Treatment and Prevention of Bipolar Depression – Part 2
Bipolar Bites
Bipolar Bites

Bipolar blogger Natasha Tracy offers exclusive insight into the world of bipolar disorder.

See all posts »

Treatment and Prevention of Bipolar Depression – Part 2

A bipolar man with depressionWhile antidepressants are not indicated in the treatment of bipolar depression as monotherapy, they are still commonly prescribed. Part two of this article looks at how the International Consensus Group viewed the evidence for antidepressant use in bipolar disorder treatment and episode prevention.

Antidepressants appear to have a very different risk and reward profile depending on the specific antidepressant or antidepressant class but there aren’t enough studies for information on all possibilities. One thing we do know, based on a 10-year study though, is that those treated with antidepressant monotherapy had more switching to mania or hypomania and more suicide attempts than those who received an antidepressant with a mood stabilizer.

Antidepressant Therapy for Bipolar Depression

In one study, paroxetine (Paxil) monotherapy was compared with quetiapine (Seoquel) monotherapy in bipolar depression. Paroxetine was not much more effective than the placebo, while quetiapine was more effective than both.

One study showed no clear benefit when either paroxetine or venlafaxine (Effexor) was added to a mood stabilizer while another study did show improvement in a very similar scenario. However, the best evidence seems to be for adjunctive treatment with fluoxetine (Prozac). In one study, fluoxetine combined with olanzapine (Zyprexa) more successfully treated bipolar depression than either placebo or olanzapine alone.

(In the U.S., a fluoxetine / olanzapine combination is available in a single medication known as Symbyax.)

It’s important to note that serotonin-norepinephrine reuptake inhibitors like venlafaxine (Effexor) and tricyclic antidepressants appear to have a much greater risk of mood switching when compared to selective serotonin reuptake inhibitors (like paroxetine).

The biggest predictor of a positive response to adjunctive antidepressant treatment was a past history of positive response to antidepressants. Nonresponders:

  • had a greater number of mood switches during prior antidepressant treatment
  • had a greater number of total depressive and hypomanic episodes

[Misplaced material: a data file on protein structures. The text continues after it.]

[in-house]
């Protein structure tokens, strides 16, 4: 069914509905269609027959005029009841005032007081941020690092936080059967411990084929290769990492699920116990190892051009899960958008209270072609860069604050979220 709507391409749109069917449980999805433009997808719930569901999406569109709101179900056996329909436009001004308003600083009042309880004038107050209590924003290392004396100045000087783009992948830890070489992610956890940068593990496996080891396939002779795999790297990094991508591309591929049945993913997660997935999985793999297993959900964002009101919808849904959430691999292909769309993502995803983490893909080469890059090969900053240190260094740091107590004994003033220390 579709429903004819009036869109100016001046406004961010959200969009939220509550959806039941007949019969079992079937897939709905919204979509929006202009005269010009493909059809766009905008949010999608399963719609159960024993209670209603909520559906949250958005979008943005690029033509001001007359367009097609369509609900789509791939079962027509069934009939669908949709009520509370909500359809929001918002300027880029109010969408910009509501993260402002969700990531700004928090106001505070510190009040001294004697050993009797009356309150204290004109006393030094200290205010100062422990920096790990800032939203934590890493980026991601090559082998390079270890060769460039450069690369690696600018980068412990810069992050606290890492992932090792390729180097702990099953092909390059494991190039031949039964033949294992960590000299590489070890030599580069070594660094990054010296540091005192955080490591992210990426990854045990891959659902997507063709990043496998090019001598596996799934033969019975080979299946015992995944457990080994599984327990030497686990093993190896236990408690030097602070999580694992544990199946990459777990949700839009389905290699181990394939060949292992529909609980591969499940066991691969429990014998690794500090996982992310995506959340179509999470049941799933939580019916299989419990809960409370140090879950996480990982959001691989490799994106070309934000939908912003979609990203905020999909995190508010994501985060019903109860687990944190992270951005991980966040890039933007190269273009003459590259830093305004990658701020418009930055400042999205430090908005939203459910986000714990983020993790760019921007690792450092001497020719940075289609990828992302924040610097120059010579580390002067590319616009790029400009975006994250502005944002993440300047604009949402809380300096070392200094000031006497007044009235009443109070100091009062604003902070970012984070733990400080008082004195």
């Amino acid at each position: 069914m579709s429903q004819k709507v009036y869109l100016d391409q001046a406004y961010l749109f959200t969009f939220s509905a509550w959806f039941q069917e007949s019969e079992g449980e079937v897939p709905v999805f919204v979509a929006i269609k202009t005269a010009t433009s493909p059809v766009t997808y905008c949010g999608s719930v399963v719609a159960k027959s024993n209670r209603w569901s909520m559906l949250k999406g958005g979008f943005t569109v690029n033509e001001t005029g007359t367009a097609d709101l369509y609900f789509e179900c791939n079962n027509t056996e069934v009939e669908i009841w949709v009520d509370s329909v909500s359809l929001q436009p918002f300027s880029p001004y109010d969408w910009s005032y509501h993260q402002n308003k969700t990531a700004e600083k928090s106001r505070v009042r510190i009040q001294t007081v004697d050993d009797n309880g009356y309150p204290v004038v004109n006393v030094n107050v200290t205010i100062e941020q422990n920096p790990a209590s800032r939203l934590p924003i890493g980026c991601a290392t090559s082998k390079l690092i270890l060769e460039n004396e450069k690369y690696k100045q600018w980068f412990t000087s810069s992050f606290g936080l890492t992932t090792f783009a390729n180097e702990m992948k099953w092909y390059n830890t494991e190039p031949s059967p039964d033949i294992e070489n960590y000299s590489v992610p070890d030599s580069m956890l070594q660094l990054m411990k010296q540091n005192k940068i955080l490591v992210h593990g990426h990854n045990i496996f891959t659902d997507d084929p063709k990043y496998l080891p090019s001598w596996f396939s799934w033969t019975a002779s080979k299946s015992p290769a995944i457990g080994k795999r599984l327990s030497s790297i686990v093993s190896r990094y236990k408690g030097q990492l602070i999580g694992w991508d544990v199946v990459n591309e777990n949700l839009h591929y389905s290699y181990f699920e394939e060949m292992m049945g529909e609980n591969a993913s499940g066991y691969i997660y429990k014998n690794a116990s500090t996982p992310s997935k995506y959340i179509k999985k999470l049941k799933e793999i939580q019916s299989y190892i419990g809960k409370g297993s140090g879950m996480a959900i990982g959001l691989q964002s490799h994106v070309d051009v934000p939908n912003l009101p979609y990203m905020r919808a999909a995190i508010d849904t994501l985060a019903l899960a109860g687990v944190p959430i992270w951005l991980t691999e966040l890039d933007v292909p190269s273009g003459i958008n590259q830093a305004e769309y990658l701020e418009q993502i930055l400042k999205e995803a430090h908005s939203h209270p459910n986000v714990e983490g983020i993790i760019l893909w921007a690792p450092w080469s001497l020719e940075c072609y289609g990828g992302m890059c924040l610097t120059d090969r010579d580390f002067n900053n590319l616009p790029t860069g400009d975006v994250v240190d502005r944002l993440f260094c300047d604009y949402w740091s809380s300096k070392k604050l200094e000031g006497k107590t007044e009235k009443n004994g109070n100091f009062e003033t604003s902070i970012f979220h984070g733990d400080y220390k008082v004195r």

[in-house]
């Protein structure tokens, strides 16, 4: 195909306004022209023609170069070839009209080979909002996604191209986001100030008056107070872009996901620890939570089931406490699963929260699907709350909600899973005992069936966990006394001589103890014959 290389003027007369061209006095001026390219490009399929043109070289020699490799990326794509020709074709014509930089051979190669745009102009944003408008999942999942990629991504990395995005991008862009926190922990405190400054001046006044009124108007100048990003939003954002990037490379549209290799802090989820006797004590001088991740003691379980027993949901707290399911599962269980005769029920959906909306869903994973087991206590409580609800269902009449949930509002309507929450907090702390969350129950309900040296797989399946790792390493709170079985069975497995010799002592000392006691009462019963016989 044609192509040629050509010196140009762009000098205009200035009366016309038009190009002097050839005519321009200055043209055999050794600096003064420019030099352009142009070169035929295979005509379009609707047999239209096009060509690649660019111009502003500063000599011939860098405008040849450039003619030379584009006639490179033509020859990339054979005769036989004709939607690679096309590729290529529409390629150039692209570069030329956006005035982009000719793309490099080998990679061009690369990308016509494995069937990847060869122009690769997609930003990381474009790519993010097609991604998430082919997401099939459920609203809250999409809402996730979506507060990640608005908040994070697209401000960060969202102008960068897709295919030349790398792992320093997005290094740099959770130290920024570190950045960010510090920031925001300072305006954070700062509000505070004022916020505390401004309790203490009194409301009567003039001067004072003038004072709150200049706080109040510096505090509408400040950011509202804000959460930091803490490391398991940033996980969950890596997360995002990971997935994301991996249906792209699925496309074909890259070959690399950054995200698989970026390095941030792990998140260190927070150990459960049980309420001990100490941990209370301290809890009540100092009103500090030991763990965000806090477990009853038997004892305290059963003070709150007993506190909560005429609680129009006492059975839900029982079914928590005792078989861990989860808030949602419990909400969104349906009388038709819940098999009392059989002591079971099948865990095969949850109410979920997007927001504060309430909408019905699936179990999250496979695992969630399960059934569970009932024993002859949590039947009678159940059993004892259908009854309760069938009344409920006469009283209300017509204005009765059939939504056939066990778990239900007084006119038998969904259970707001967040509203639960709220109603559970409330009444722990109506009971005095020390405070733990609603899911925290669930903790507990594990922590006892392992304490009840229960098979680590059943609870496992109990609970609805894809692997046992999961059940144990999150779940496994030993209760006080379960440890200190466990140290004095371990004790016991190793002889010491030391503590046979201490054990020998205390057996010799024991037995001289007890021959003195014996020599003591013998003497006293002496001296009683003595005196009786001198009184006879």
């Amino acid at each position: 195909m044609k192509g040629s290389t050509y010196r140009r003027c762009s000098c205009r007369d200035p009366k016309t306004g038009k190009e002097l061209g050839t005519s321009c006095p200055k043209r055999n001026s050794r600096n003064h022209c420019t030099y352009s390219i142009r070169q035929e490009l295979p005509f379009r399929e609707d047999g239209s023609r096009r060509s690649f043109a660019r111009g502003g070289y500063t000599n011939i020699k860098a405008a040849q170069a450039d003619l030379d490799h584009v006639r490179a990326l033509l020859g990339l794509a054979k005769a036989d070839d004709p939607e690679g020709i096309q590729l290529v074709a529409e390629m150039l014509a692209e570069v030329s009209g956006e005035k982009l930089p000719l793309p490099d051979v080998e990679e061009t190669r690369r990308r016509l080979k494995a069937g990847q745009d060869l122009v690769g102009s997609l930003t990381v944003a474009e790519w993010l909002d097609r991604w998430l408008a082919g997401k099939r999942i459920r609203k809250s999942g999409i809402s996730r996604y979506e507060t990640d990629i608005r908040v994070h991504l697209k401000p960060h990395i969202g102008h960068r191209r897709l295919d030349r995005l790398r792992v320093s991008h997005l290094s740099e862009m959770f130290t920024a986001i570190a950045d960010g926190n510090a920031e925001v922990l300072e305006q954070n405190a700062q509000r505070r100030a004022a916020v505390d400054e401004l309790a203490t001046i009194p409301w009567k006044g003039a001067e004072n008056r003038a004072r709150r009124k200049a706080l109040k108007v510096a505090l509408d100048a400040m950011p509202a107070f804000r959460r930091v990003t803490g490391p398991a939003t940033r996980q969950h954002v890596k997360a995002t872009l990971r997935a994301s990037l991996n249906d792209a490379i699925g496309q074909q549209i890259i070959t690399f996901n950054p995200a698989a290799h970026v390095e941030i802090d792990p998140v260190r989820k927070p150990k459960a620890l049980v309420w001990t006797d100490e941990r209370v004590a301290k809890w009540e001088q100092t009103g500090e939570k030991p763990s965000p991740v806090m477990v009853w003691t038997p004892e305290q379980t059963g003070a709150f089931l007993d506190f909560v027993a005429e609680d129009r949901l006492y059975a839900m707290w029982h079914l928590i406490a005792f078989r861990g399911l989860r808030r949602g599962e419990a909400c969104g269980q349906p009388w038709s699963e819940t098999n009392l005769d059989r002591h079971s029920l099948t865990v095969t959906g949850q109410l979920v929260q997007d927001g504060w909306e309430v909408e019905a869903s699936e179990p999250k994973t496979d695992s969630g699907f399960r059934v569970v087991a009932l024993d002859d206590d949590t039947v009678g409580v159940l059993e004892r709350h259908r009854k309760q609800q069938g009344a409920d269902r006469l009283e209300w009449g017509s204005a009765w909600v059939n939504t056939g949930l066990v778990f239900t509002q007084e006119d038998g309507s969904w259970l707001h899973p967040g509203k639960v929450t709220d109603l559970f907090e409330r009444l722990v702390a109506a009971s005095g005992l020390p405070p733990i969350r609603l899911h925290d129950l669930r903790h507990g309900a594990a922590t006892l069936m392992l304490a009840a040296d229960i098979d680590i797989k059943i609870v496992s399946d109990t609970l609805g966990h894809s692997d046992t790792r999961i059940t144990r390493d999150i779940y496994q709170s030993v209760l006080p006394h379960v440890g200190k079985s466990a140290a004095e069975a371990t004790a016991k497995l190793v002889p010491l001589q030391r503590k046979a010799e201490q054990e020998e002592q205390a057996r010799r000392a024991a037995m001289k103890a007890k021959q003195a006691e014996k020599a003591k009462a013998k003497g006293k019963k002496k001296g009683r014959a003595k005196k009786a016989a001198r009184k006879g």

The group noted that antidepressants should not be added when any manic symptoms are present due to the increased risk of mood switching. Patients with a history of rapid-cycling or mixed episodes are also not good candidates for antidepressant treatment.

Long-Term Use of Antidepressants in Bipolar Disorder

Varied evidence exists on the long-term use of antidepressants in bipolar depression treatment. In one meta-analysis, long-term adjunctive treatment with an antidepressant showed little value over mood stabilizer treatment alone and an (insignificant) trend towards mania was seen. However, it should be noted that these studies are mostly old and most often contained the use of tricyclic antidepressants, and not the newer agents.

In other studies, mood stabilizers with antidepressants were found to increase continued remission rates by up to 100 percent when compared to mood stabilizers alone.

One of the experts of the group noted that this more current data agreed with his clinical judgement and experience. According to this doctor, “in those patients for whom antidepressants are effective, continuing the antidepressant is reasonable.” Continued antidepressant use may also be considered when a patient has a comorbidity like obsessive-compulsive disorder or anxiety.

Overall Recommendations for the Prevention of Bipolar Depression

The International Consensus Group ends with 10 recommendations in the prevention of bipolar depression. They are:

  1. Quetiapine, lithium and lamotrigine are recommended for acute depressive episodes. It’s recommended that medications be continued from the acute stage into the maintenance stage.
  2. Taper antidepressants in the maintenance phase, if used, unless there is a history of relapse after discontinuing antidepressants.
  3. Lithium is recommended as the first line (and for those with suicidal ideation or previous suicide attempts), but should be administered at an adequate dosage for an adequate duration.
  4. Lamotrigine is preferred for patients with a predominance of depression, atypical depression, obesity or medication comorbidities. Lamotrigine is not recommended for those with mixed episodes. Lamotrigine is not recommended as monotherapy for those with depression with psychotic features, but can be combined with an antipsychotic. Lamotrigine is recommended for patients with a history of switching while on antidepressant treatment.
  5. Olanazpine and quetiapine is preferred for patients with a predominance of mania and without obesity or diabetes mellitus and who do not gain weight while taking the drug.
  6. Quetiapine plus lamotrigine, lamotrigine plus lithium, lithium plus quetiapine, or all three medications can be used in combination.
  7. Long-acting risperidone is appropriate for patients with adherence issues, but patients should be monitored for prolactin side effects.
  8. Valproate may be effective for maintenance treatment of bipolar disorder.
  9. Maintenance electroconvulsive therapy (ECT) may be recommended for patients who are treatment-resistent.

10.  Patient and family psychoeducation is encouraged.

For all the details on the studies and references, please see the International Consensus Group on Depression Prevention in Bipolar Disorder.

  • 1
Was this article helpful? Yes No

About the Author

Natasha Tracy is an award-winning writer who specializes in writing about bipolar disorder.